This health care bill must be well crafted. The time is ripe to close this gap in our compassion. The bill must be a good bill. Our nation needs it and we Christians must demand it!
One of my favorite hymns is: "O Christ, the Healer", ELW-610. One beautiful phrase states our call: "O Christ the healer, we have come to pray for health, to plead for friends..." We are Christ's healing advocates, Christ's hands, Christ's energy.
Ron Letnes

Monday, July 6, 2009

No Time to Waste

When I was in college, I attended a speech by Supreme Court Justice, William O. Douglas, who had written a book entitled My Wilderness. I had purchased the book and brought it with me and he graciously autographed it following his talk on "Democracy Versus Communism in Asia". In writing of Mt. Adams in Washington state, he says: "The struggle of our time is to maintain an economy of plenty and yet keep [one's] freedom in tact....If our wilderness areas are preserved, every person will have a better chance to maintain [their] freedom by allowing their idiosyncracies to flower under the influence of the wonders of the wilderness".

Then in seminary, I read The Singing Wilderness by Sigurd Olson, sage of the Boundary Waters Canoe Area and Quetico Provincial Park of Canada. He writes, "The singing concerned with the simple joys, the timelessness and perspective found in a way of life that is close to the past."

I love the wilderness. I have hiked the Cascades of central Washington and the Rocky Mountains of Colorado, walked the rim walk in Canyonlands National Park in Utah, and canoed in the Quetico-Superior, most recently with our son, Steve, my brother-in-law, Erik, and his friend, Joe. In the wilderness are healing and wholeness. John Muir once wrote: "In God's wildness lies the hope of the world....The galling harness of civilization drops off, and the wounds heal ere we are aware".

In this week's New York Times, Thomas Friedman wrote an op-ed entitled "Can I Clean Your Clock?" It addresses the urgency of dealing with climate change and environmental issues. He says that unless the United States gets serious about inventing clean-power technologies, the Chinese will "clean our clocks" in leading the world in energy technologies. "You'll be buying your energy future from China" writes Friedman. Economically, this means fewer jobs for American workers, less money into our economy, and more dependence on an outside source to which we already owe a supertanker full of national debt.

I consider myself a global thinker. I support open markets and the sharing of resources. Recognizing and responding creatively and peacefully to the inter-dependency of cultures and economies is morally correct. Indeed, this action yields more justice and peace. Hence, the United States needs to do all we can to develop these critical resources for our sake and the sake of the world. We, as well as other nations, must take responsibility to do all that we can to care for the earth. We must challenge our creativity for the sake of the world. Our will for the sake of our nation and world must be loosed! As Bonhoeffer says: "We must take our share of responsibility for the shaping of the future". It is the Biblical call.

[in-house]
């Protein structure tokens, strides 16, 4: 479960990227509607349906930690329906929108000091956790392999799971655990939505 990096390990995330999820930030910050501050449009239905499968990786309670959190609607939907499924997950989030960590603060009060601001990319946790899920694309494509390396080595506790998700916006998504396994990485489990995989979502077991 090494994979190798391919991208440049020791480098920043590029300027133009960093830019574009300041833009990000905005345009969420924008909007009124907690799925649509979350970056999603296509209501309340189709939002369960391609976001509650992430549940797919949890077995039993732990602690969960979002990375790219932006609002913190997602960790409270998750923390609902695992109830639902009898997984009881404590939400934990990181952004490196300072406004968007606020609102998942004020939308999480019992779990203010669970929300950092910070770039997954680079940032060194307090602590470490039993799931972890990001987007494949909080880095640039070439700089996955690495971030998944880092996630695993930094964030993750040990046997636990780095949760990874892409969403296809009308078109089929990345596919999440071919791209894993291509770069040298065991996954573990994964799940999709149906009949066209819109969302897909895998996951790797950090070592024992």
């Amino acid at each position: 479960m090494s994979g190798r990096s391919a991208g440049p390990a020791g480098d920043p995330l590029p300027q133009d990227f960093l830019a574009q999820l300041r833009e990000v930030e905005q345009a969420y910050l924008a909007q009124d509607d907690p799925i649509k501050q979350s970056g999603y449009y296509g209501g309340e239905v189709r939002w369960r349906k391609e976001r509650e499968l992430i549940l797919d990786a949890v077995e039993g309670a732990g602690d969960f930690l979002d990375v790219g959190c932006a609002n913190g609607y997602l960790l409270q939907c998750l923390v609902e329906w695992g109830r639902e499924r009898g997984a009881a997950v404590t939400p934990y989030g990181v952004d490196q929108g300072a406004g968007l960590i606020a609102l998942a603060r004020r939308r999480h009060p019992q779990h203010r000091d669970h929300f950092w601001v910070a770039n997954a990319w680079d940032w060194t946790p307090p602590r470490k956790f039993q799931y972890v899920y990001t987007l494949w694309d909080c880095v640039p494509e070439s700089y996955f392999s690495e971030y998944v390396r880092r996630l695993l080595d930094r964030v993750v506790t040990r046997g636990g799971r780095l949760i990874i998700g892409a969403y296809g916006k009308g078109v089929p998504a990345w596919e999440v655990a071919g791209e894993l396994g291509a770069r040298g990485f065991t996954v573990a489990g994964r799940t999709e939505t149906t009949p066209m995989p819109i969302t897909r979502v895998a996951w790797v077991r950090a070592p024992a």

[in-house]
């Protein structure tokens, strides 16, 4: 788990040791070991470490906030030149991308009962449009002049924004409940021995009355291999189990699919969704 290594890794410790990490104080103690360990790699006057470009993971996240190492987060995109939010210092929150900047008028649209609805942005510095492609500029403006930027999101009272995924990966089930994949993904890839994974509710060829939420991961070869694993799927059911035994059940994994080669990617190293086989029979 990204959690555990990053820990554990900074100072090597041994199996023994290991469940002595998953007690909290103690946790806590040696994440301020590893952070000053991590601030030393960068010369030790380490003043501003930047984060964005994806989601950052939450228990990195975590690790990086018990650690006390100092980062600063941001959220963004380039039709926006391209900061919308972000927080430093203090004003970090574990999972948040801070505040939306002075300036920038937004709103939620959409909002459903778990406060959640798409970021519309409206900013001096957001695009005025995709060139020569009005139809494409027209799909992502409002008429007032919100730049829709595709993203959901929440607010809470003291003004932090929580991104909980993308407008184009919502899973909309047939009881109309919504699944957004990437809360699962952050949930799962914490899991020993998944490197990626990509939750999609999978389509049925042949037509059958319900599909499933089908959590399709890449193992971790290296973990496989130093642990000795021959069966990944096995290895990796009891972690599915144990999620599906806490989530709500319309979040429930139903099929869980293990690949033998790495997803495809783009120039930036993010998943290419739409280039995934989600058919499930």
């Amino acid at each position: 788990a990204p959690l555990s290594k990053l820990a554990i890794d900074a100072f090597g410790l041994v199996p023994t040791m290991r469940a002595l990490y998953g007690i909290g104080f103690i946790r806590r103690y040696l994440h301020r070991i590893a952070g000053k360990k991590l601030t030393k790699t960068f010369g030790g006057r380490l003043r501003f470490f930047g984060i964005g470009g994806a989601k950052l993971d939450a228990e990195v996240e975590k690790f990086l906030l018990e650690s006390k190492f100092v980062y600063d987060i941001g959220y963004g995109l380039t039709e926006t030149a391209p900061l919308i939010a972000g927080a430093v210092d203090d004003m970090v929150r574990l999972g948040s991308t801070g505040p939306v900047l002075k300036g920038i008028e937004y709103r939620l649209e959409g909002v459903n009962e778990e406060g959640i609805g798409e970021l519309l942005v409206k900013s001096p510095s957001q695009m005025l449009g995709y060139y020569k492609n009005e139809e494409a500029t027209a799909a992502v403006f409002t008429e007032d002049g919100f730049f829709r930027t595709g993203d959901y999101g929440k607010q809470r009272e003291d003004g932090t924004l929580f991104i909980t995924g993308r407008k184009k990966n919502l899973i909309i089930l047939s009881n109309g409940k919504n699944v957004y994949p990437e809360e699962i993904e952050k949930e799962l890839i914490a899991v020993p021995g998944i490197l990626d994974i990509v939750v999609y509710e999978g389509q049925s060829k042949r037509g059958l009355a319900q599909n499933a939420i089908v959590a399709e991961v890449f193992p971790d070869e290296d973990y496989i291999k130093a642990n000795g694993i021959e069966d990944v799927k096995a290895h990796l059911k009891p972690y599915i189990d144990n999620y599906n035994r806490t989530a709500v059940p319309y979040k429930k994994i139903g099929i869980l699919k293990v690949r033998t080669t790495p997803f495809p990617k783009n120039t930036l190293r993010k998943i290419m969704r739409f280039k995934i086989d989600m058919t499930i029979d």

The internet magazine,, carried an wrticle written by Arthur Max, entitled "Oxfam to G-8: Climate Change Will Spread Hunger". He says, "Chronic hunger may be 'the defining human tragedy of this century' as climate change causes growing seasons to shift, crops to fail, and storms and droughts to ravage fields...." Peter Sawtell of Eco-Ministries, in a recent commentary, shares a story told by Bill McKibben. Bill and others were invited to the White House for conversation on climate change. Members of the White House staff told the group: "Make us do it! Build the movement that gives us the room to do the things we want to do".

Wilderness. Energy technology. Hunger. A man named Thompson wrote: "You cannot disturb a flower without troubling a star". All things are connected. Time is short. Our will must be now. Write your congressperson, speak, act. Genesis says: "Let us make humankind in our image, according to our likeness, and let them have dominion...." (Genesis 1:26a). To have dominion means to care for, to demonstrate justice, to create shalom. Let's do it!